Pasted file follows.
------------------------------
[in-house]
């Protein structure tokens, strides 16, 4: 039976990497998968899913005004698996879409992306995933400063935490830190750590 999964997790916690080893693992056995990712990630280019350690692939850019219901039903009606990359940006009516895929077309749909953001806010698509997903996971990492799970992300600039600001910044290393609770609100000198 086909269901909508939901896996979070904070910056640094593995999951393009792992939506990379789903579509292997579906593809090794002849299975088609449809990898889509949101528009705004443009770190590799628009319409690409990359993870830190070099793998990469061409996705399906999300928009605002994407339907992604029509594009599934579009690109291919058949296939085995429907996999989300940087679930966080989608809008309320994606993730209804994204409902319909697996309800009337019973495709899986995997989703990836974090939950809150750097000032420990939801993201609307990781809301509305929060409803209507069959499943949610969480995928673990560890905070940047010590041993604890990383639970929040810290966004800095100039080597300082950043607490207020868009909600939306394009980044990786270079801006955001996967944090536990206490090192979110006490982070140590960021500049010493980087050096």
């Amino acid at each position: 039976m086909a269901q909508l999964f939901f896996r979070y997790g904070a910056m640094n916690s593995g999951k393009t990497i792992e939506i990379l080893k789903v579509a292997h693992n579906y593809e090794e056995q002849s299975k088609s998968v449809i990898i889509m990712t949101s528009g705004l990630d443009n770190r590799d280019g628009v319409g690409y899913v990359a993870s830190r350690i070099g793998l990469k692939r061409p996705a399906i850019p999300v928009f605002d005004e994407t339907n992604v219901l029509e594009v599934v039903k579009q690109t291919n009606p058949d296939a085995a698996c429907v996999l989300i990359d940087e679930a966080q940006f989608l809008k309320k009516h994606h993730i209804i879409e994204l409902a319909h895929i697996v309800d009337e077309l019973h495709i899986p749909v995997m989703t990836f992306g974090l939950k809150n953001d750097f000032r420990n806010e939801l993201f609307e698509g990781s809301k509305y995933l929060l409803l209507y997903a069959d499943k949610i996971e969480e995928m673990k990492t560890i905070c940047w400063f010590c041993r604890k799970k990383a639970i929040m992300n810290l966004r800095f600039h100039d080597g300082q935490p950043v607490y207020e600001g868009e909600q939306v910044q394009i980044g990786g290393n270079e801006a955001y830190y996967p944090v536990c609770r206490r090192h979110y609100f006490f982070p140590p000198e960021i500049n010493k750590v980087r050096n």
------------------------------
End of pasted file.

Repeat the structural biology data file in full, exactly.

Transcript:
[in-house]
């Protein structure tokens, strides 16, 4: 039976990497998968899913005004698996879409992306995933400063935490830190750590 999964997790916690080893693992056995990712990630280019350690692939850019219901039903009606990359940006009516895929077309749909953001806010698509997903996971990492799970992300600039600001910044290393609770609100000198 086909269901909508939901896996979070904070910056640094593995999951393009792992939506990379789903579509292997579906593809090794002849299975088609449809990898889509949101528009705004443009770190590799628009319409690409990359993870830190070099793998990469061409996705399906999300928009605002994407339907992604029509594009599934579009690109291919058949296939085995429907996999989300940087679930966080989608809008309320994606993730209804994204409902319909697996309800009337019973495709899986995997989703990836974090939950809150750097000032420990939801993201609307990781809301509305929060409803209507069959499943949610969480995928673990560890905070940047010590041993604890990383639970929040810290966004800095100039080597300082950043607490207020868009909600939306394009980044990786270079801006955001996967944090536990206490090192979110006490982070140590960021500049010493980087050096």
């Amino acid at each position: 039976m086909a269901q909508l999964f939901f896996r979070y997790g904070a910056m640094n916690s593995g999951k393009t990497i792992e939506i990379l080893k789903v579509a292997h693992n579906y593809e090794e056995q002849s299975k088609s998968v449809i990898i889509m990712t949101s528009g705004l990630d443009n770190r590799d280019g628009v319409g690409y899913v990359a993870s830190r350690i070099g793998l990469k692939r061409p996705a399906i850019p999300v928009f605002d005004e994407t339907n992604v219901l029509e594009v599934v039903k579009q690109t291919n009606p058949d296939a085995a698996c429907v996999l989300i990359d940087e679930a966080q940006f989608l809008k309320k009516h994606h993730i209804i879409e994204l409902a319909h895929i697996v309800d009337e077309l019973h495709i899986p749909v995997m989703t990836f992306g974090l939950k809150n953001d750097f000032r420990n806010e939801l993201f609307e698509g990781s809301k509305y995933l929060l409803l209507y997903a069959d499943k949610i996971e969480e995928m673990k990492t560890i905070c940047w400063f010590c041993r604890k799970k990383a639970i929040m992300n810290l966004r800095f600039h100039d080597g300082q935490p950043v607490y207020e600001g868009e909600q939306v910044q394009i980044g990786g290393n270079e801006a955001y830190y996967p944090v536990c609770r206490r090192h979110y609100f006490f982070p140590p000198e960021i500049n010493k750590v980087r050096n």